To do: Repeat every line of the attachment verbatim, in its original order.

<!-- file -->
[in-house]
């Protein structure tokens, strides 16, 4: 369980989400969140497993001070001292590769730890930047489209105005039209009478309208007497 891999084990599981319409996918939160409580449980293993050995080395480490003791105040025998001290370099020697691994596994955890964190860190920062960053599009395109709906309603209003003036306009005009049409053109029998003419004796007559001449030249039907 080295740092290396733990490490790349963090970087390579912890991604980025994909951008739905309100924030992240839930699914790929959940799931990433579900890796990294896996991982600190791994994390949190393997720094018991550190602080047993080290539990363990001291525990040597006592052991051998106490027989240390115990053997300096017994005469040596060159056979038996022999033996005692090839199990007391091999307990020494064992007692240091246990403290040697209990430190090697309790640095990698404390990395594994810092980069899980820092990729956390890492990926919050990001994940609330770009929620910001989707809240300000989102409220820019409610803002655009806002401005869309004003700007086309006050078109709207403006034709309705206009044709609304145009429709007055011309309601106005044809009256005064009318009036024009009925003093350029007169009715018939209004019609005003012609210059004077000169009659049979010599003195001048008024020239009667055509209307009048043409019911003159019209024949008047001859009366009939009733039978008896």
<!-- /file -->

[in-house]
């Protein structure tokens, strides 16, 4: 369980989400969140497993001070001292590769730890930047489209105005039209009478309208007497 891999084990599981319409996918939160409580449980293993050995080395480490003791105040025998001290370099020697691994596994955890964190860190920062960053599009395109709906309603209003003036306009005009049409053109029998003419004796007559001449030249039907 080295740092290396733990490490790349963090970087390579912890991604980025994909951008739905309100924030992240839930699914790929959940799931990433579900890796990294896996991982600190791994994390949190393997720094018991550190602080047993080290539990363990001291525990040597006592052991051998106490027989240390115990053997300096017994005469040596060159056979038996022999033996005692090839199990007391091999307990020494064992007692240091246990403290040697209990430190090697309790640095990698404390990395594994810092980069899980820092990729956390890492990926919050990001994940609330770009929620910001989707809240300000989102409220820019409610803002655009806002401005869309004003700007086309006050078109709207403006034709309705206009044709609304145009429709007055011309309601106005044809009256005064009318009036024009009925003093350029007169009715018939209004019609005003012609210059004077000169009659049979010599003195001048008024020239009667055509209307009048043409019911003159019209024949008047001859009366009939009733039978008896």